Tell us Mark, what is it that makes you go when everyone else is pulling back?
I’m not that smart. It’s just fun you know, like who wants to do the same thing everyday. I have a short attention span, you know I don’t want to say I get bored easily. I just really enjoy life, I enjoy my surroundings. Who doesn’t like new things?
And Sasha(Mark’s girlfriend of 2 years)– what is it that drives Mark to be the first one to drop in on heavy, gnarled out waves?
Sasha: I would say it’s his stubbornness(laughs). If he has his mind set on something he goes for it.
How did growing up on the North Shore impact your life?
Basically, growing up on the North Shore you have access to see the best surfing in the world, the best surfers in the world, you have access to some of the best waves in the world and the biggest waves. So you have zero excuses, none whatsoever. You have all the ingredients so if you’re half-steppin’ and you come here you got some problems. You’re gonna hear about it. I got lucky and got to grow up here and I need to keep taking it in a direction forward and not be stagnant.
On the esteemed privilege and honor or receiving an invite to the Quiksilver in Memory of Eddie Aikau-
It’s like winning a contest just by being invited. That’s how it feels. And it’s, there’s a lot of major surfers that are out here that aren’t invited to the contest. And something that’s really cool about that event that’s completely different than any other event is the amount of respect that people have for it still. You know it doesn’t matter if you’re Slater or if you’re a bodyboarder from Sandy’s. That contest has so much respect given to it. That’s what sets it apart. It’s almost like a world championship in and of itself. You’re pretty much a legend if you win that event. If you win that event, you’ve accomplished something giant in your life. There are so few winners of the Eddie.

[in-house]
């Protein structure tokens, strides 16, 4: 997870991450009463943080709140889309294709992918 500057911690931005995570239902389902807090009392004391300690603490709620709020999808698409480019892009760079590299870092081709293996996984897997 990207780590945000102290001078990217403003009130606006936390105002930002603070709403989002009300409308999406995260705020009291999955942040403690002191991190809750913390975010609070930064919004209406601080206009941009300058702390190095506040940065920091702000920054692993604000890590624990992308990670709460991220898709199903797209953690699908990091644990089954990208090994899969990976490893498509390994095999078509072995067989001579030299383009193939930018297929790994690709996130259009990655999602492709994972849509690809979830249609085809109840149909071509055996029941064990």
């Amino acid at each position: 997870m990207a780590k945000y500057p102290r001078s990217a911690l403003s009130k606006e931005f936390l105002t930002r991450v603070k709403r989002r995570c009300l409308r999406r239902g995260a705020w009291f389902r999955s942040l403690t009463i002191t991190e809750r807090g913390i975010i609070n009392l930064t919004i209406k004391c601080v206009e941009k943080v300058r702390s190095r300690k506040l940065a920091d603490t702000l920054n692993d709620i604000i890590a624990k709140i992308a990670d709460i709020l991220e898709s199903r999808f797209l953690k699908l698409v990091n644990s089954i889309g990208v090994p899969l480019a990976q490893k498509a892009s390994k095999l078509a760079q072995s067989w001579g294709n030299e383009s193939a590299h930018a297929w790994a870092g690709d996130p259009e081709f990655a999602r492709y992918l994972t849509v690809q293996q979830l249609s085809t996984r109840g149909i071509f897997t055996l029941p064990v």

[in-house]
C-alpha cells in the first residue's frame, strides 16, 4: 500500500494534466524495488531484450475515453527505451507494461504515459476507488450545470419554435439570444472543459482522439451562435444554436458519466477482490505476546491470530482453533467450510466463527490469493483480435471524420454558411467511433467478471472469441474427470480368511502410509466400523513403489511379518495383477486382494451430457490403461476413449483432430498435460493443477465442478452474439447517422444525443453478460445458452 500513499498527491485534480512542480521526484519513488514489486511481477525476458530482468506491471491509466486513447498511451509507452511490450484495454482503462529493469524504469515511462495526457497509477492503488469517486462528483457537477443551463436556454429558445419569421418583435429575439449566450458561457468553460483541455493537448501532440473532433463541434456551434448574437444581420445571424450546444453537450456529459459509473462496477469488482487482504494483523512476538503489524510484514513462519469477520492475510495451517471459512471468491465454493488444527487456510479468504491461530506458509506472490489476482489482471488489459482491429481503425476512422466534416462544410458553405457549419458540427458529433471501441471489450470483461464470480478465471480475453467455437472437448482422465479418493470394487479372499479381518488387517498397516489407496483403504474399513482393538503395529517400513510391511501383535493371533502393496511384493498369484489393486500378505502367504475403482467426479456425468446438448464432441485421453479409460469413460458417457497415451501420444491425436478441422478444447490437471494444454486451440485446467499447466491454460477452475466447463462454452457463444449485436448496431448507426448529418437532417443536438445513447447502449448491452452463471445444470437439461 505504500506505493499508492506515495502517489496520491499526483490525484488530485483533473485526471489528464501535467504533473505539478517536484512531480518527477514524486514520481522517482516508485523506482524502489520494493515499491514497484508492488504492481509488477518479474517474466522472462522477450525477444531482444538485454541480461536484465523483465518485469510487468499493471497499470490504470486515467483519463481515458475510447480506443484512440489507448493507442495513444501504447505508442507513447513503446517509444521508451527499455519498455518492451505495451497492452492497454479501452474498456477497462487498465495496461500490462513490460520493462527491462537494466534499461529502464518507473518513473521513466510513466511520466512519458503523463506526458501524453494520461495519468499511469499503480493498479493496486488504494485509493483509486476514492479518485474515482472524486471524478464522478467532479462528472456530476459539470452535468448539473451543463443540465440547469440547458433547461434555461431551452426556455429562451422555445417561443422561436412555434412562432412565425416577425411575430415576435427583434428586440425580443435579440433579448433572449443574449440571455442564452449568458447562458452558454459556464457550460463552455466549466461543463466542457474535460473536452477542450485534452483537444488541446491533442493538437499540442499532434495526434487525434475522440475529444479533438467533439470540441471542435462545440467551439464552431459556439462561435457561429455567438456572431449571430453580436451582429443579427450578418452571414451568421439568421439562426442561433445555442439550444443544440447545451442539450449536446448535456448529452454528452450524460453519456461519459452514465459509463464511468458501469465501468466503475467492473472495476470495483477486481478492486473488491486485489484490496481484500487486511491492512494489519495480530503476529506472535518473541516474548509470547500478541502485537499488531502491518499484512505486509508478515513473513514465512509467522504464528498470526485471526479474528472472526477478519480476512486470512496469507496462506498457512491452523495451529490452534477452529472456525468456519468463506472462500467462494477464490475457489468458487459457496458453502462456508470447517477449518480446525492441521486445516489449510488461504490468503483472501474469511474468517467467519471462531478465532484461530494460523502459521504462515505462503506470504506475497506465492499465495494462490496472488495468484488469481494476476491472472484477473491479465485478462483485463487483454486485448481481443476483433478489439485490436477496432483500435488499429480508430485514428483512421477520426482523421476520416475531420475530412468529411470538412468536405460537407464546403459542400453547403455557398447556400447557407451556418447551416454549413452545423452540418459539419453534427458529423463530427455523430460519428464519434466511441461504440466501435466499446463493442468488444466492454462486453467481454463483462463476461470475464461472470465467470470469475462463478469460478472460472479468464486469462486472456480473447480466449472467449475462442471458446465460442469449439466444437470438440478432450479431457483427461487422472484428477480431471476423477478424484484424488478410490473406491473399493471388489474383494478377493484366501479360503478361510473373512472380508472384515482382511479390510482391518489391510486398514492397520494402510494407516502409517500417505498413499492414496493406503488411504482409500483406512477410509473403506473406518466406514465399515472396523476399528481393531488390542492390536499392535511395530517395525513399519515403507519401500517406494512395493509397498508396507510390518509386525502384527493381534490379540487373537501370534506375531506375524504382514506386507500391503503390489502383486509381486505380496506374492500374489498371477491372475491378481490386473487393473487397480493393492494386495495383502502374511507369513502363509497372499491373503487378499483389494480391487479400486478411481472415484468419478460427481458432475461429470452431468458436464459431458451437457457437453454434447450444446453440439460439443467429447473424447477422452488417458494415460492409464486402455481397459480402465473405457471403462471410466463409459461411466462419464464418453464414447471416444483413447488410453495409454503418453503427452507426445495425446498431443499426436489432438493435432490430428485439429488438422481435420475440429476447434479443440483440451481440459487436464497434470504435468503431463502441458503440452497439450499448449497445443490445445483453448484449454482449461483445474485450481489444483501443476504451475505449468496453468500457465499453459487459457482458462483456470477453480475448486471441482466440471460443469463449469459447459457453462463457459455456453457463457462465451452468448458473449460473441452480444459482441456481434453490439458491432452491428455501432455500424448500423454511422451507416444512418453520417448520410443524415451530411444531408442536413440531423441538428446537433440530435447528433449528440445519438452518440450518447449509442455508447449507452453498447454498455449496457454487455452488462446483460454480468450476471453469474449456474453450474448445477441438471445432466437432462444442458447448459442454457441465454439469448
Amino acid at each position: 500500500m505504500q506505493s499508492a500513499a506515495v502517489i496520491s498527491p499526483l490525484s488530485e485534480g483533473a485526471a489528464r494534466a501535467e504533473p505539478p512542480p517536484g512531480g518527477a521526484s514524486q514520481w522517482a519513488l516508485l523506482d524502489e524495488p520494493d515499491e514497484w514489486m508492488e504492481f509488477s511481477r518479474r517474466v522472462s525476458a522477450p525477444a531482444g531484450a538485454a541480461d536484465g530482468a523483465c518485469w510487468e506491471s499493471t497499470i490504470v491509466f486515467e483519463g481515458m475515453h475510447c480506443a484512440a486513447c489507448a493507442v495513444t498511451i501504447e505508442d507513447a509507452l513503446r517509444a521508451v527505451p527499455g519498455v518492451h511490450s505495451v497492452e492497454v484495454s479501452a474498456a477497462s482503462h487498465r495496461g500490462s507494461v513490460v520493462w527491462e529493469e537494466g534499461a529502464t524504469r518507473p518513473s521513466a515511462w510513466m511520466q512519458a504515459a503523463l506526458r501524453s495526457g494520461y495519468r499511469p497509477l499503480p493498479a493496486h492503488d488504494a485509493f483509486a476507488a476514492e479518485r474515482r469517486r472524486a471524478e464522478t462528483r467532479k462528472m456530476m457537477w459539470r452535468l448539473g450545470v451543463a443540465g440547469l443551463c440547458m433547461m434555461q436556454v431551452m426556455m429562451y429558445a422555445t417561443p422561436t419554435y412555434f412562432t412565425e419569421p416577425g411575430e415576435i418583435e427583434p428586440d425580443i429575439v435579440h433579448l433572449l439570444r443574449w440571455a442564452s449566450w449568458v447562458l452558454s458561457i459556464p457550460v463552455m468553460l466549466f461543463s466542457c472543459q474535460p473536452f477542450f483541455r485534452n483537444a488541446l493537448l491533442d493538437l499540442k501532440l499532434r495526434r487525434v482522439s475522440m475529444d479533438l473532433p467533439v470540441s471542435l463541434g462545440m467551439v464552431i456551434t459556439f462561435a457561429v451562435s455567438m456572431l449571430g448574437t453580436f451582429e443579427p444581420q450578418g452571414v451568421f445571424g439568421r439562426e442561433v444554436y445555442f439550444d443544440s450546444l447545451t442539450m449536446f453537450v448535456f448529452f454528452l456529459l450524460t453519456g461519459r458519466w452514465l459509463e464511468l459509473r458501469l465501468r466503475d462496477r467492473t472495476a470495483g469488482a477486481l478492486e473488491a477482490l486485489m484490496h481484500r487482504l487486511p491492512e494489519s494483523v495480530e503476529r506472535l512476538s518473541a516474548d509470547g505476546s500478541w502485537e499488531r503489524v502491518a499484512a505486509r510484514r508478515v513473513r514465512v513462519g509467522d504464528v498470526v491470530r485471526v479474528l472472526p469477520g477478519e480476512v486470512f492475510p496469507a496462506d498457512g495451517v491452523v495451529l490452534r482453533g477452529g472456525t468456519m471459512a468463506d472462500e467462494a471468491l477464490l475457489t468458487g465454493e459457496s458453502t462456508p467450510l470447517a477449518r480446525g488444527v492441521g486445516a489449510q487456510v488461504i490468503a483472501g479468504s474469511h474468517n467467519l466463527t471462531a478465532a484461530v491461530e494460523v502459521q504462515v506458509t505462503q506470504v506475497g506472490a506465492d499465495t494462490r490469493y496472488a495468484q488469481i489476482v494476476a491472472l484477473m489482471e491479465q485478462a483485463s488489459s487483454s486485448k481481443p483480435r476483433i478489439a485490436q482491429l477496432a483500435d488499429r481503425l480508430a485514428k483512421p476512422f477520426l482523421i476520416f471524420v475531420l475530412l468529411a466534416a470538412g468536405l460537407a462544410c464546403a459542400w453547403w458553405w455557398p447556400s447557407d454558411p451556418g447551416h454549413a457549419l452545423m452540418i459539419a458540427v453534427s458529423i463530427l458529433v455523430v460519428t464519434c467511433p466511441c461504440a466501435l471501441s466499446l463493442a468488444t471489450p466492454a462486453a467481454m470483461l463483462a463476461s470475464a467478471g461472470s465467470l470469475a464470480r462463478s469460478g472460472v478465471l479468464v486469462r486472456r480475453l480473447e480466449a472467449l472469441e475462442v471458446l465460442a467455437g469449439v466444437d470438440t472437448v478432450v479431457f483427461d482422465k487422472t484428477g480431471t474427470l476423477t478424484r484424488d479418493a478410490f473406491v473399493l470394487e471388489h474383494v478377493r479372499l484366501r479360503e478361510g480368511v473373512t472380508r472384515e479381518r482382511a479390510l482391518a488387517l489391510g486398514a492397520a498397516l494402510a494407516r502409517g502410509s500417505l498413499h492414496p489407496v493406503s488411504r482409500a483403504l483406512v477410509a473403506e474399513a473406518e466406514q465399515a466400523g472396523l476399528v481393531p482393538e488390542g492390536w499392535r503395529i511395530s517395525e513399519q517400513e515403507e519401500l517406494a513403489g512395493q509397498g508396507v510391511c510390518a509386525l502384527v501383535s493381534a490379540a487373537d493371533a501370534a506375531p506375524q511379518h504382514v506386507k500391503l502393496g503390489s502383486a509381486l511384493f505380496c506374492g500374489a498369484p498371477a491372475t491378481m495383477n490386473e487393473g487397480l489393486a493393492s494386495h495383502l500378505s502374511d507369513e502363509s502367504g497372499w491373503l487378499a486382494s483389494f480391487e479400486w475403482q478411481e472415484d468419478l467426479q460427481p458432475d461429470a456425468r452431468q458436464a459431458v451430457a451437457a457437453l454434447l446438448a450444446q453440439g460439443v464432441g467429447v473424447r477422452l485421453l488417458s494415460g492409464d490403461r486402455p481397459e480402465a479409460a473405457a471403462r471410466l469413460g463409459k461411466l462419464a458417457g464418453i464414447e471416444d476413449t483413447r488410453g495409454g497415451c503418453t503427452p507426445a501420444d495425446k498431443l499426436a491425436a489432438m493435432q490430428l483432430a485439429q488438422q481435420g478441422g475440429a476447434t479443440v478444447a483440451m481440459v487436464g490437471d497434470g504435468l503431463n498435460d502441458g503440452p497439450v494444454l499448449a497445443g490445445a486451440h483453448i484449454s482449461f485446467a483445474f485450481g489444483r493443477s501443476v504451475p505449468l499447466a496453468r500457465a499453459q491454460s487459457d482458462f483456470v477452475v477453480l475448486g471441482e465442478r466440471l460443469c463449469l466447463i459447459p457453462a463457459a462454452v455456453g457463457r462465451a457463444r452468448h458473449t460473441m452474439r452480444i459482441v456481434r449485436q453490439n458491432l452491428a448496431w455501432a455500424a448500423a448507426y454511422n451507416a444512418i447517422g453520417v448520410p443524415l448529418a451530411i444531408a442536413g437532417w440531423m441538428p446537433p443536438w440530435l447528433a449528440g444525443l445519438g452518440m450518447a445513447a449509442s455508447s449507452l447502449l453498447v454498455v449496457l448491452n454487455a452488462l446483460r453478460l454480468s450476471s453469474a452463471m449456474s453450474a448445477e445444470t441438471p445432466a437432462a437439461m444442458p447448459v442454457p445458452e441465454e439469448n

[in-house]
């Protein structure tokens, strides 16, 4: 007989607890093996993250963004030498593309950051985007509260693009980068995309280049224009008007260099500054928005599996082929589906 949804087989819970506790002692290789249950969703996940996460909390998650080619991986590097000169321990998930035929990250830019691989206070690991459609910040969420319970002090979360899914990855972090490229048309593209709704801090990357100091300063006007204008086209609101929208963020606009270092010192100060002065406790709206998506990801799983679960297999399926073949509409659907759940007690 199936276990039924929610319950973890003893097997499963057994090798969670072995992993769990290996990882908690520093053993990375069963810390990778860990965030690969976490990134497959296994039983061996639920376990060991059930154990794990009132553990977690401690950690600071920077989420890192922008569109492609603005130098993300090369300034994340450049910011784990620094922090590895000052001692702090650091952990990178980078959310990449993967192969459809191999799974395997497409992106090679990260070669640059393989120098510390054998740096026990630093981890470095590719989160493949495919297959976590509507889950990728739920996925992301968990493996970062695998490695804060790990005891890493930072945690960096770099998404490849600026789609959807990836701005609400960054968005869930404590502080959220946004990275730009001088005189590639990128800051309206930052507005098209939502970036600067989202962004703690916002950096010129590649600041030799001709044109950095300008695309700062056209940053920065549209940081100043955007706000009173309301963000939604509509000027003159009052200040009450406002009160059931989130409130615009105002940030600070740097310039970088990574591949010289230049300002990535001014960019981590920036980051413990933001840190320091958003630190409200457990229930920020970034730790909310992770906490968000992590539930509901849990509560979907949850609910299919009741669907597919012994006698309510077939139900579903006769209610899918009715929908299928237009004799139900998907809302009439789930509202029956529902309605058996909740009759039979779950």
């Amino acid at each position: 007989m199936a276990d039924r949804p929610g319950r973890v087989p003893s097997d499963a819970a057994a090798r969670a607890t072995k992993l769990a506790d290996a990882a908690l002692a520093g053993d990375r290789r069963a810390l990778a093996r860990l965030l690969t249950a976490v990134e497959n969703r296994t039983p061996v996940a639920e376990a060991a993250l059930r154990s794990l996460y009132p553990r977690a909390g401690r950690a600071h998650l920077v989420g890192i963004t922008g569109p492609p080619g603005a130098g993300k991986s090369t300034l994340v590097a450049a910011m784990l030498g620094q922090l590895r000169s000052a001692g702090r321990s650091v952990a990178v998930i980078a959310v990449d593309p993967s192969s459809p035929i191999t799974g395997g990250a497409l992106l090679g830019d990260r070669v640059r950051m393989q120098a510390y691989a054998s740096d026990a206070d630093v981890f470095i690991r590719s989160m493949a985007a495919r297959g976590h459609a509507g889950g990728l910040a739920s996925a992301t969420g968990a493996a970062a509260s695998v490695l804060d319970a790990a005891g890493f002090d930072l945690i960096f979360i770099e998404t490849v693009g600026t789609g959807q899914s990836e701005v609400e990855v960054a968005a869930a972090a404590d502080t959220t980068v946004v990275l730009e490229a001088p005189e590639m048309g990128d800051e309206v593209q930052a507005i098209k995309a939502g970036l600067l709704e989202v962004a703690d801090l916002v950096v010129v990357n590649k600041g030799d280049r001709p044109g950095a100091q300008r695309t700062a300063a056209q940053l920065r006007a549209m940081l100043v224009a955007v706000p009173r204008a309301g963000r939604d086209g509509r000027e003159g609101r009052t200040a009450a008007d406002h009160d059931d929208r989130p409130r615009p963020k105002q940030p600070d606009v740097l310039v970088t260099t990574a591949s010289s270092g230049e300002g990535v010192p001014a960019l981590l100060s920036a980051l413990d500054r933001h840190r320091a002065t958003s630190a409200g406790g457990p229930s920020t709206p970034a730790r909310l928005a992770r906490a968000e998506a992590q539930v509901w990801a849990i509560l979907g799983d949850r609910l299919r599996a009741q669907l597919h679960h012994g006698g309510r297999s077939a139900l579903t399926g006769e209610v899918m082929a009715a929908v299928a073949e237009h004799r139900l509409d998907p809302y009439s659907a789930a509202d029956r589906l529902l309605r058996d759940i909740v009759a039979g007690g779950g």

There is more out there than ever that takes guys away from the ocean life, what are your thoughts when you see that take place?
I got a lot of friends who are great guys, but they don’t do a damn thing aside from surf. They sit in front of an X-box and a bong all day after they surf. I’ve been to some of the most amazing places in the world with groups of guys and when the waves aren’t good they’re just bitching the whole time. We’re in a crazy beautiful place with all of these things to do and see, things you might not ever see again in your whole lifetime. You might die next week or you might not get a chance or a reason to go back to the place and they’ll just sit in their hotel room with their laptop and just watch the same DVD over and over. It blows my mind, like what happens when you’re an old man and you’re thinking back on that? You gotta take advantage of life while it’s there. You have all the houses along Pipeline, the Billabong house, the Volcom house, all of these houses with groms having all of these X-box tournaments. They stop surfing cause the sun’s not out and the photographers aren’t there. They surf and then it’s back to their world of Guitar Hero. If groms are sitting on their ass at the Quik house, they can’t come next year. Back in the day, which is not that long ago, nobody had that. Kids can show up these days, be sponsored, and be beachfront at Pipeline with food paid for them and they’ll be sitting on their ass. If a kids not going out there and trying to make a name for himself, making bombs, we’ll get a kid from an outer island that’s hungry and that might not even have a sponsor and we’ll say “you’re outta here kid, you just lost your spot on the couch.” You’re here to do something or you’re just wasting space. That’s the way it is, man up and do something.
Tags: Mark Healey
Posted by Shaun on Friday, February 6th, 2009 in Surfing.